Lena is now an active member of the resistance. The fight between the government and the Invalids and rebels has reached its boiling point. While Lena works with the rebellion to change things for good, her former friend Hana lives a regulated life in Portland and is about to be married to the city’s mayor. The two girls could not have more different paths, but the imminent battle will force them to converge one last time.
Lauren Oliver’s final book in the Delirium Trilogy offers readers some closure but leaves a lot open to interpretation and imagination. This is going to work for some readers while it will alienate others. As with the conclusion of any popular trilogy, an ending is just that: an ending.
There’s plenty here to like. Oliver wisely alternates narration between wild and resistant Lena and her former best friend Hana, now cured. What is most interesting is that Hana’s story is much more compelling than Lena’s. Hana’s life with her soon-to-be husband feels more dangerous and fraught with tension than Lena’s life in the wild as the resistance builds its numbers. This might not be true for all readers, but for those who are tired of the love triangle trope, Hana’s story will be that much more compelling.
Both girls are excellent narrators with strong voices and authentic personalities. Lena’s growth as a character from the trilogy’s inception can be felt fully here, as she is brave and resolute in a way she lacked at the start of Delirium. Likewise, Hana’s character undergoes a tremendous amount of growth as well. Both of these character arcs are immensely satisfying.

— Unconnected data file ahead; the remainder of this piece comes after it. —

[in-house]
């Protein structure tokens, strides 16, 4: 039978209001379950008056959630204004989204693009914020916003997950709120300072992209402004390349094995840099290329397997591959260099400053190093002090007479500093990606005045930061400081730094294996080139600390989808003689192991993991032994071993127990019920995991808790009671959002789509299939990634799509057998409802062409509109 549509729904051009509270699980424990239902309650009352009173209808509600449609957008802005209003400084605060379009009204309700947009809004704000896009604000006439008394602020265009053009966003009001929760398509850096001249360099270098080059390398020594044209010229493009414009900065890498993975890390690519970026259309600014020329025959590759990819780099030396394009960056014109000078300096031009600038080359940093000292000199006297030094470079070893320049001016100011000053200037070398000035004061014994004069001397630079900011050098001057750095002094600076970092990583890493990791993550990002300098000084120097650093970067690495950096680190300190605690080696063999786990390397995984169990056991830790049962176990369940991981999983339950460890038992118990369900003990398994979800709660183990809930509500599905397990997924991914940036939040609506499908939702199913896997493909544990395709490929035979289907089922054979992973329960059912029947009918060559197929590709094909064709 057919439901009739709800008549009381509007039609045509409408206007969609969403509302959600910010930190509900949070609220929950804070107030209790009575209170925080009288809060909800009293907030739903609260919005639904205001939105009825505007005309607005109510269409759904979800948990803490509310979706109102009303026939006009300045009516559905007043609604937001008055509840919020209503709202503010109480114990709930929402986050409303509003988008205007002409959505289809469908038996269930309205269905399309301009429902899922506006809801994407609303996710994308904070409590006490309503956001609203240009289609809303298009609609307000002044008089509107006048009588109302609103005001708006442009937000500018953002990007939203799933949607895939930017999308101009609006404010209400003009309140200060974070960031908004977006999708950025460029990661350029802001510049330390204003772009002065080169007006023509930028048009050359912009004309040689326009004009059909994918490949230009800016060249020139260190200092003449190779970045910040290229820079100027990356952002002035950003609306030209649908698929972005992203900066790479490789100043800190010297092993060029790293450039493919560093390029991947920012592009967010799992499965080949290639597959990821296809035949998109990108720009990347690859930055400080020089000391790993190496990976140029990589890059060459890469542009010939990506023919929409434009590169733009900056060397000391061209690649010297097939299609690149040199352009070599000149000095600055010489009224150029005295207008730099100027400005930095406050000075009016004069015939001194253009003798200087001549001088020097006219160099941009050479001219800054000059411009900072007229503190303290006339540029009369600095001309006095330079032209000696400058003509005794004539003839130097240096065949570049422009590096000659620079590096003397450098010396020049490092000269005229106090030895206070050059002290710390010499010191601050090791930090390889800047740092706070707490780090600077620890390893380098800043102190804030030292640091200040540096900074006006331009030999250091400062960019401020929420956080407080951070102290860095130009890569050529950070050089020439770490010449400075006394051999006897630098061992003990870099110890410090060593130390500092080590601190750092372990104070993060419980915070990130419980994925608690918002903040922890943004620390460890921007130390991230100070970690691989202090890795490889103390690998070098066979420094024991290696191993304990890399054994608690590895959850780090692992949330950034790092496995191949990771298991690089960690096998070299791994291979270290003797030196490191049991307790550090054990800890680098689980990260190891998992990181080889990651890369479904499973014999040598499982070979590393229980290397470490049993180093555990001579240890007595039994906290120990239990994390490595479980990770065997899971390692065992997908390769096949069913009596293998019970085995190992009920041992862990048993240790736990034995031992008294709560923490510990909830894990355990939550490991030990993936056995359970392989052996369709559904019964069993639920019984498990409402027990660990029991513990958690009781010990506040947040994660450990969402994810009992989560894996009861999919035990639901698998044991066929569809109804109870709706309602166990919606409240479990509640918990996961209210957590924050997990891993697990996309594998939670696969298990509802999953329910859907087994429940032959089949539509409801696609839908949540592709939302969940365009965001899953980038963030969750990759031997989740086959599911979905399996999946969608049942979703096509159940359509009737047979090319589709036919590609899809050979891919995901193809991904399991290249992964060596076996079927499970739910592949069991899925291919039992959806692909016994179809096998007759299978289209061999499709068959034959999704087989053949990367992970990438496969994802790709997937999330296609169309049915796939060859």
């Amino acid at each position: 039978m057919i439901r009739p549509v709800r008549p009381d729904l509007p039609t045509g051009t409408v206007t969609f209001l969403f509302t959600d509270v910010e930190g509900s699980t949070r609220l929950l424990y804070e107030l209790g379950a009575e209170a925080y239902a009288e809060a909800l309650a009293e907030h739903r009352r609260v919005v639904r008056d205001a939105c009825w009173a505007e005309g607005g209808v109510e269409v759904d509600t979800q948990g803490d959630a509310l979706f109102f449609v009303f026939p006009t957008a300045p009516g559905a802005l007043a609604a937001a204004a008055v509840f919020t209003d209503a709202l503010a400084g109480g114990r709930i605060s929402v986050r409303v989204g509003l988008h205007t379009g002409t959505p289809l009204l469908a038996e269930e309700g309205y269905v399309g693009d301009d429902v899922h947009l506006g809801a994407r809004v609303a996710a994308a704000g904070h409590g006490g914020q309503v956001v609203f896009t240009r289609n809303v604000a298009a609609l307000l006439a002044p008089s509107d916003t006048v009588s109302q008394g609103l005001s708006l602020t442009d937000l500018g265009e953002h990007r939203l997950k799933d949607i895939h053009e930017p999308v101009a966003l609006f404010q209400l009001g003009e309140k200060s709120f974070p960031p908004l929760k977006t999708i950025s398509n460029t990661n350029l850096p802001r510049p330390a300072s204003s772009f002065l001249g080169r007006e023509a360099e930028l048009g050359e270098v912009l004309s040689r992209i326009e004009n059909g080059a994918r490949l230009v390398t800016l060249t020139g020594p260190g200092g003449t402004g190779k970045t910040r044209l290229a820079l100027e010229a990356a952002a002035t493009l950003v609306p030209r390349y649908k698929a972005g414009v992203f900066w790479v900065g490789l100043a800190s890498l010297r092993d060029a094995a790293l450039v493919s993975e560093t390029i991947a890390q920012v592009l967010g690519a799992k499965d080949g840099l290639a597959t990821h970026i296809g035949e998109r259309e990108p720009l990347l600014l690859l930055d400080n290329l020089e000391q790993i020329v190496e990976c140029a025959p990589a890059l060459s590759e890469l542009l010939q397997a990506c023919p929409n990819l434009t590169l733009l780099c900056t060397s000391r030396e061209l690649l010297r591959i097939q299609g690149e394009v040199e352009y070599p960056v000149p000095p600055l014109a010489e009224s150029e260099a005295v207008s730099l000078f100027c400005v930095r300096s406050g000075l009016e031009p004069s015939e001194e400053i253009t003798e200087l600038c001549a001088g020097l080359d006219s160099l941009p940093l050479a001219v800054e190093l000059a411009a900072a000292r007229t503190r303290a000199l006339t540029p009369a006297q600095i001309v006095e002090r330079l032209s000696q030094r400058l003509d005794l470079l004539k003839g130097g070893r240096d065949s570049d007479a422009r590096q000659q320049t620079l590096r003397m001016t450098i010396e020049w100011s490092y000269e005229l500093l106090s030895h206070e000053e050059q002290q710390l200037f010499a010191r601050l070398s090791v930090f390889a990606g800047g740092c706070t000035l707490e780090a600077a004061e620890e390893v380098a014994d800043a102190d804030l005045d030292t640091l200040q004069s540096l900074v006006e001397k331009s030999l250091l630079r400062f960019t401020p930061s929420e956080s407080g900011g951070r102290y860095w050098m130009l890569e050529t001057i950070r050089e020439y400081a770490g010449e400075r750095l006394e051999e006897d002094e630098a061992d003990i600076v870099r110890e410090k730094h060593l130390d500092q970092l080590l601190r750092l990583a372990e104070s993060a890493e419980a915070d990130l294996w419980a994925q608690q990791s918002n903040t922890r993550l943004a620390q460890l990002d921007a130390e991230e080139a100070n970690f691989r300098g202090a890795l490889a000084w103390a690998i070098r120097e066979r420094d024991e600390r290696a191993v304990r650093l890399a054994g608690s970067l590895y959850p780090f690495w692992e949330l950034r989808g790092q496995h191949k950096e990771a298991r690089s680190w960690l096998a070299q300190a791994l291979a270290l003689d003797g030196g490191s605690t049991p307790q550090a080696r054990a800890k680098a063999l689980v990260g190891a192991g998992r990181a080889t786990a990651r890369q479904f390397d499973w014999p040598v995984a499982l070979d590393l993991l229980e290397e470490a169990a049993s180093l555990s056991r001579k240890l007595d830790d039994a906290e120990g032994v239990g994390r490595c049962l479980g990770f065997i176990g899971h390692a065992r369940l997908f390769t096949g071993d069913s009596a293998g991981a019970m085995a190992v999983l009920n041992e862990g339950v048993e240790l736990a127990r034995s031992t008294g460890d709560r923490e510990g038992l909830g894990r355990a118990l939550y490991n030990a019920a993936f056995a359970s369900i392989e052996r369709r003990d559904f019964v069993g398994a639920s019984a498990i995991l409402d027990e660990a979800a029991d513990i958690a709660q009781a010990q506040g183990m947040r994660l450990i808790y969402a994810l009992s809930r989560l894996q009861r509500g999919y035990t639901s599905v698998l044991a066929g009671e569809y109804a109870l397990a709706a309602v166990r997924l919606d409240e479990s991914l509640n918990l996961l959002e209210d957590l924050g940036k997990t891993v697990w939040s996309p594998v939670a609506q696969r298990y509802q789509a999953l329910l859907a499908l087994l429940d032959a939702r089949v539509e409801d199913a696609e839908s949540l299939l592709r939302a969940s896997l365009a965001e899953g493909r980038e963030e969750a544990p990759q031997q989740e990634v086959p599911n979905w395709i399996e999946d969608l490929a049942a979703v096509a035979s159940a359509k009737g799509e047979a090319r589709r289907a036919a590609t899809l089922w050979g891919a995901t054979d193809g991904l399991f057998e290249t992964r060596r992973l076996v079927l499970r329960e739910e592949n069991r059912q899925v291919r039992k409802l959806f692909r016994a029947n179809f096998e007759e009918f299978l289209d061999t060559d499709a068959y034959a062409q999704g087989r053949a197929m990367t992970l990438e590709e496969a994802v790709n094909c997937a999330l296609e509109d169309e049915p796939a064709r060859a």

Readers looking for a tidy resolution to the story are going to be let down. Furthermore, readers hell-bent on finding out which boy Lena picks in the end are going to find themselves scratching their heads. However, it is this reviewer’s opinion that not fixating too strongly on the love triangle in this novel does it a great service. That being said, the novel doesn’t reinvent the wheel. The romantic elements are still there.
Slow to start but builds to a tense climax. This is a must-read for fans of the trilogy, but expect opinions about the ending to be very split. Recommended for dystopian fans, if they aren’t sick of the genre yet.
Requiem by Lauren Oliver. HarperCollins Children’s: 2013. Library copy.